- Bill Dupor & Wen-Fang Liu, 2003. "Jealousy and Equilibrium Overconsumption," American Economic Review, American Economic Association, vol. 93(1), pages 423-428, March.
- Guesnerie,Roger, 1998. "A Contribution to the Pure Theory of Taxation," Cambridge Books, Cambridge University Press, number 9780521629560.
- Carroll, Christopher D., 2000.
"Solving consumption models with multiplicative habits,"
Elsevier, vol. 68(1), pages 67-77, July.
- Christopher D Carroll, 2000. "Solving Consumption Models with Multiplicative Habits," Economics Working Paper Archive 421, The Johns Hopkins University,Department of Economics.
- Craig Brett & John Weymark, 2008. "Optimal Nonlinear Taxation of Income and Savings without Commitment," Vanderbilt University Department of Economics Working Papers 0805, Vanderbilt University Department of Economics.
- Oswald, Andrew J., 1983. "Altruism, jealousy and the theory of optimal non-linear taxation," Journal of Public Economics, Elsevier, vol. 20(1), pages 77-87, February.
- Hotz, V Joseph & Kydland, Finn E & Sedlacek, Guilherme L, 1988. "Intertemporal Preferences and Labor Supply," Econometrica, Econometric Society, vol. 56(2), pages 335-60, March.
- Christopher D. Carroll & Jody Overland & David N. Weil, 1995.
"Saving and growth with habit formation,"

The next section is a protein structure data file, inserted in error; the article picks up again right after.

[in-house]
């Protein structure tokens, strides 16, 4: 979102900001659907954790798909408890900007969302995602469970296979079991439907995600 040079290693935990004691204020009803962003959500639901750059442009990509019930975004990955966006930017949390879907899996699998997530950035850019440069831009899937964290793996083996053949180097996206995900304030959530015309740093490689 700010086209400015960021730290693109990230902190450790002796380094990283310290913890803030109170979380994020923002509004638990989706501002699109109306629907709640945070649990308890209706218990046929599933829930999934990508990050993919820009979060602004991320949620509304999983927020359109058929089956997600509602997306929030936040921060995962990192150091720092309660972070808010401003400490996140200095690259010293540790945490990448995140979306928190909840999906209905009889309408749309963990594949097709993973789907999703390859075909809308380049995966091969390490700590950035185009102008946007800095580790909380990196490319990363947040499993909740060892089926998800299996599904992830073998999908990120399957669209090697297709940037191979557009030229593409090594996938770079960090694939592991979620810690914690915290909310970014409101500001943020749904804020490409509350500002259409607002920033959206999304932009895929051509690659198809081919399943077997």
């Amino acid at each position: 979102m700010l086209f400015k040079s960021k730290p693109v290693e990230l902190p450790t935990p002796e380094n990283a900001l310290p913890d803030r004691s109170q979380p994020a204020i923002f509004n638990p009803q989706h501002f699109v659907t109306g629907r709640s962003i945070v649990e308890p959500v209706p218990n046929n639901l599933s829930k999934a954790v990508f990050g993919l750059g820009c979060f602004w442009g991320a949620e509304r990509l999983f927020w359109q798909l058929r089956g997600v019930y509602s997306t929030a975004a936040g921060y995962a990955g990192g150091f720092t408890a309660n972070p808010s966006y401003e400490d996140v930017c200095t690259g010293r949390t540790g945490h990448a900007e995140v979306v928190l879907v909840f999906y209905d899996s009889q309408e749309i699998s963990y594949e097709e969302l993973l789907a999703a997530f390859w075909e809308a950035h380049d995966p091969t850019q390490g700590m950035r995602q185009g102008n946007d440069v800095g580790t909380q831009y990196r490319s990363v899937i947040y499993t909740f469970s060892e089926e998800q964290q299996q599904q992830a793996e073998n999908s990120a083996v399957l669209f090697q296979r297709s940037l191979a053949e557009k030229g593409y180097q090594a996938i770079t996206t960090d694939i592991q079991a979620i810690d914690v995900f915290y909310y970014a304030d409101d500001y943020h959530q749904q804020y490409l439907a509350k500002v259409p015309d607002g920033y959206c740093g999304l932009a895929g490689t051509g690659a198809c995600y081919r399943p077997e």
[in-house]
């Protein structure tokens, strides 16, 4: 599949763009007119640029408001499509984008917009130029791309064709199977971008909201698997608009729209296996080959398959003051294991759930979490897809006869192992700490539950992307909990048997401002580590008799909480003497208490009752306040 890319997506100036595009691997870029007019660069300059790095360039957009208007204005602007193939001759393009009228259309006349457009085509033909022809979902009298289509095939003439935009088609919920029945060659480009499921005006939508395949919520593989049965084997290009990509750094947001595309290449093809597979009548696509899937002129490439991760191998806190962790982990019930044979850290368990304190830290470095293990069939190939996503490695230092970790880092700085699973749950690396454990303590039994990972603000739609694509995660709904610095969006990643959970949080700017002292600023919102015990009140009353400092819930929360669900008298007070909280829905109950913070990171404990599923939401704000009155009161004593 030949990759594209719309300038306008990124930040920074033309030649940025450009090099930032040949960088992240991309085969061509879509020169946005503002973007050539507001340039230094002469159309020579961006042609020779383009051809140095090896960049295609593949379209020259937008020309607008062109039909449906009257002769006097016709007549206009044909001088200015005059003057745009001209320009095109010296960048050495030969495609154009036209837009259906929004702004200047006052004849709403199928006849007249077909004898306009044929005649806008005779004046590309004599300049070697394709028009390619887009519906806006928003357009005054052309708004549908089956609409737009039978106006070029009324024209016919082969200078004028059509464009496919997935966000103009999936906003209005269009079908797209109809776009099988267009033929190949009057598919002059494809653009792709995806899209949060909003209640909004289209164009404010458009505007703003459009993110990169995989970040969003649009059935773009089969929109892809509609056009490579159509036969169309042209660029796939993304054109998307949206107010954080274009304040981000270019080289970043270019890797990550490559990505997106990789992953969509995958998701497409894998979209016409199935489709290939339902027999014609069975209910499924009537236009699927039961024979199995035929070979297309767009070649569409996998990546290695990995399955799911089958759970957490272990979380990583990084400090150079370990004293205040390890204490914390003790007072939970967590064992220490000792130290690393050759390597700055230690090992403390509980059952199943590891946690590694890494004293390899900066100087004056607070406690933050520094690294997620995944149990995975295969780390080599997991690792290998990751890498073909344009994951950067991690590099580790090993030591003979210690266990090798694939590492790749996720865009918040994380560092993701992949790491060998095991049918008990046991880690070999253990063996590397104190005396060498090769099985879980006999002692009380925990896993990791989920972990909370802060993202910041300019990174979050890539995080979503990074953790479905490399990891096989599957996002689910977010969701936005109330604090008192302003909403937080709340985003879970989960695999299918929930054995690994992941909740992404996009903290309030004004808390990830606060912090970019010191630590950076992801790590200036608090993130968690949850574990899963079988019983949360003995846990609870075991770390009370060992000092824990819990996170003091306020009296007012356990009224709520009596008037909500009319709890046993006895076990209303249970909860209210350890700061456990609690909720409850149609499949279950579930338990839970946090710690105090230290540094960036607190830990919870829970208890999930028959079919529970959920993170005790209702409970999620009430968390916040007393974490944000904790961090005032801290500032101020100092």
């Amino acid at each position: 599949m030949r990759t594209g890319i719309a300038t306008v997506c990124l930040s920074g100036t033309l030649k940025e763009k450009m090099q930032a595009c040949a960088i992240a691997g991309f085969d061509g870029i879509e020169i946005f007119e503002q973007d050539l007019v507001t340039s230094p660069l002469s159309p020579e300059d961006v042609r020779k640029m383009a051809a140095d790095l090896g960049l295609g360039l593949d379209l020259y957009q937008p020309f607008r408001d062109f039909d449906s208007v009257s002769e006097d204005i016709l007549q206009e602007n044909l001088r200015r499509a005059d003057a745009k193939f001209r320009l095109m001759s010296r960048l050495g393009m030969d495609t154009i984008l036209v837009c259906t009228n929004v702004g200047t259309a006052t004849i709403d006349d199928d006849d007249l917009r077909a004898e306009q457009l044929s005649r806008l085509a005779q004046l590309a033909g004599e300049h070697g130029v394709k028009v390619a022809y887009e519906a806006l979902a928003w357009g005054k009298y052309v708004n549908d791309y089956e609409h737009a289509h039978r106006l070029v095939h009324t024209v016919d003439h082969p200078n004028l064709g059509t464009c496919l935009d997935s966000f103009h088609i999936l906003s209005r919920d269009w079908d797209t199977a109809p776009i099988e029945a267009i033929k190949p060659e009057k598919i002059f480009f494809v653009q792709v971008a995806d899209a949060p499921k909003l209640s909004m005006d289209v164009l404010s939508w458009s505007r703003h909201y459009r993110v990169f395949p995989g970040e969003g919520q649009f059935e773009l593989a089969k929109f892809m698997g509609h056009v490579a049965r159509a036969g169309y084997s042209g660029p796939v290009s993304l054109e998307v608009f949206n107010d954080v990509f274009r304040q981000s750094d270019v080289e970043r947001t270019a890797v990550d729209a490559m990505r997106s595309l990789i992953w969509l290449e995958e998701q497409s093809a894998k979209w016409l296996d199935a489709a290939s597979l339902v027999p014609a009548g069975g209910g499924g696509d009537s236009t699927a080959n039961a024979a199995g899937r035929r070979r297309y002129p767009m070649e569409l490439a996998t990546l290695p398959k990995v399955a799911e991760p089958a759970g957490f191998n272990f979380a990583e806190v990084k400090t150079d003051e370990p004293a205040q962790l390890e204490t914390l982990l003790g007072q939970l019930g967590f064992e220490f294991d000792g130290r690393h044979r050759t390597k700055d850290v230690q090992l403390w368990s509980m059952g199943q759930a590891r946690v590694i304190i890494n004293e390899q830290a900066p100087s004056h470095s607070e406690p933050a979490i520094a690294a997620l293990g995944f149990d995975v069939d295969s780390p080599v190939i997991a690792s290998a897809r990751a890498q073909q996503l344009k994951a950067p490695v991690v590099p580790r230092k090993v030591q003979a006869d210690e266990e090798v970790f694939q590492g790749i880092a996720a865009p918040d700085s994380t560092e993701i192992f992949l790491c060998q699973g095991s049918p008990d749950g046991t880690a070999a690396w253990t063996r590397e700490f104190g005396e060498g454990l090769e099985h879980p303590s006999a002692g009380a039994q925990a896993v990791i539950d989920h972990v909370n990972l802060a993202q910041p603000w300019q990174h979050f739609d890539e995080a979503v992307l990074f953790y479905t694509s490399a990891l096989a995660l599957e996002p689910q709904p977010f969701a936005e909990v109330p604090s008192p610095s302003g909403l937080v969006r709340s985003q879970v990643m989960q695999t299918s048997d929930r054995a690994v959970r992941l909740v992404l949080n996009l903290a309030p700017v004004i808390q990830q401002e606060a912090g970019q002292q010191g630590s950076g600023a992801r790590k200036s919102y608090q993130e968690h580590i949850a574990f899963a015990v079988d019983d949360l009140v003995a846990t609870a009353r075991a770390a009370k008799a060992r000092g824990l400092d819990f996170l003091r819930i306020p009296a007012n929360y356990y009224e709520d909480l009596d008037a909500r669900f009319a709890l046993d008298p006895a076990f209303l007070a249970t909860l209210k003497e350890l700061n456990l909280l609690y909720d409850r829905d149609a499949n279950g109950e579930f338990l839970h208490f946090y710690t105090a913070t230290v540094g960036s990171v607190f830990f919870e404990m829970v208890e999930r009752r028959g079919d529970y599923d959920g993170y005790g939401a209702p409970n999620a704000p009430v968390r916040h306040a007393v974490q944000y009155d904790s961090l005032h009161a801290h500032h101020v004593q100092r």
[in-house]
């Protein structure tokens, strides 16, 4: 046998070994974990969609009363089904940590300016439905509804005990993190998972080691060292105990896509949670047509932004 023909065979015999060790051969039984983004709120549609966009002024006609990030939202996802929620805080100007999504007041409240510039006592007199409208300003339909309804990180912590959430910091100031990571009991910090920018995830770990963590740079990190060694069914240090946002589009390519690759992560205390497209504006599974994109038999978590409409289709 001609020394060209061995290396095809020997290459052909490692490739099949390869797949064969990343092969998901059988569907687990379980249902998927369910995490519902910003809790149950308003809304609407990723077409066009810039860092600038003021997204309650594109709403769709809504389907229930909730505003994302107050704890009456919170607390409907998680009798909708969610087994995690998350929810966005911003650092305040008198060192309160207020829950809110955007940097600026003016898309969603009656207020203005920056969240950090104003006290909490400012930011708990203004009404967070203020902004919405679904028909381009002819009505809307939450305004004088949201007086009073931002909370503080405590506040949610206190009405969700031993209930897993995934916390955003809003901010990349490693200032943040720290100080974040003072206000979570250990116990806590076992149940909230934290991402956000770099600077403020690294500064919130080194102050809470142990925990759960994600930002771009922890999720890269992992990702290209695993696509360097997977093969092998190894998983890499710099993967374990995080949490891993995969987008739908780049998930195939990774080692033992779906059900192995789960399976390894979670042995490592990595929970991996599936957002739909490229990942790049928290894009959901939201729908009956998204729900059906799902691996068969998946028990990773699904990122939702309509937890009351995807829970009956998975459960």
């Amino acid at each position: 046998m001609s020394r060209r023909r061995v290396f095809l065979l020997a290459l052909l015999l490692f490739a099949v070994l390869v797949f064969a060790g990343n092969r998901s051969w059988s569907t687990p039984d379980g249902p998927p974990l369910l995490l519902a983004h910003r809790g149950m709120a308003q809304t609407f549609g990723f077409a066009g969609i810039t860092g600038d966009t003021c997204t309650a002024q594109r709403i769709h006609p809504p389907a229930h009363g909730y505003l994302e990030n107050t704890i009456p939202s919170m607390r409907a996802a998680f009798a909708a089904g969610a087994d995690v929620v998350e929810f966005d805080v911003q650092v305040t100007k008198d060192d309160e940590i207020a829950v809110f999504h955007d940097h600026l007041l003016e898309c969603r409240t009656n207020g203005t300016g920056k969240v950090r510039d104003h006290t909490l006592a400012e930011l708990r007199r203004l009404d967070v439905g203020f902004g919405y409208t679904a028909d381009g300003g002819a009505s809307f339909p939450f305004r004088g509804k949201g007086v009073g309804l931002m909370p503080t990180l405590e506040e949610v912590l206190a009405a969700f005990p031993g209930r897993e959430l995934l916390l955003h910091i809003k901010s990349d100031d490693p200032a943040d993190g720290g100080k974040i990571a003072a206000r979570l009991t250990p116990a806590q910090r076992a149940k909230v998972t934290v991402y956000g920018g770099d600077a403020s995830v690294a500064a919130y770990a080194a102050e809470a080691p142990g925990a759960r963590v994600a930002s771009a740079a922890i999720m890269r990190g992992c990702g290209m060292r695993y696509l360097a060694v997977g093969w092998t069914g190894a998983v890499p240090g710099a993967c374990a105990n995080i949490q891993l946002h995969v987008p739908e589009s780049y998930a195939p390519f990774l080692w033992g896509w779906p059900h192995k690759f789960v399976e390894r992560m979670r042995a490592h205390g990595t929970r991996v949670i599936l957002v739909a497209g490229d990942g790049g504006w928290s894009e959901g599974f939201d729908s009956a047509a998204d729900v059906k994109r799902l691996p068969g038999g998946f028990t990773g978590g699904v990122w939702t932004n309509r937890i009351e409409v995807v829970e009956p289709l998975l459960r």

Finance and Economics Discussion Series
95-42, Board of Governors of the Federal Reserve System (U.S.).
- Christopher D. Carroll & Jody Overland & David N. Weil, 2000. "Mathematica code for 'Saving and Growth with Habit Formation' and 'Comparison Utility in a Growth Model'," QM&RBC Codes 43, Quantitative Macroeconomics & Real Business Cycles.
- Jang-Ting Guo & Zuzana Janko, 2009. "Reexamination of Real Business Cycles in a Small Open Economy," Southern Economic Journal, Southern Economic Association, vol. 76(1), pages 165-182, July.
When requesting a correction, please mention this item's handle: RePEc:bla:jpbect:v:13:y:2011:i:3:p:463-480. See general information about how to correct material in RePEc.
For technical questions regarding this item, or to correct its authors, title, abstract, bibliographic or download information, contact: (Wiley-Blackwell Digital Licensing)or (Christopher F. Baum)
If you have authored this item and are not yet registered with RePEc, we encourage you to do it here. This allows to link your profile to this item. It also allows you to accept potential citations to this item that we are uncertain about.
If references are entirely missing, you can add them using this form.
If the full references list an item that is present in RePEc, but the system did not link to it, you can help with this form.
If you know of missing items citing this one, you can help us creating those links by adding the relevant references in the same way as above, for each refering item. If you are a registered author of this item, you may also want to check the "citations" tab in your profile, as there may be some citations waiting for confirmation.
Please note that corrections may take a couple of weeks to filter through the various RePEc services.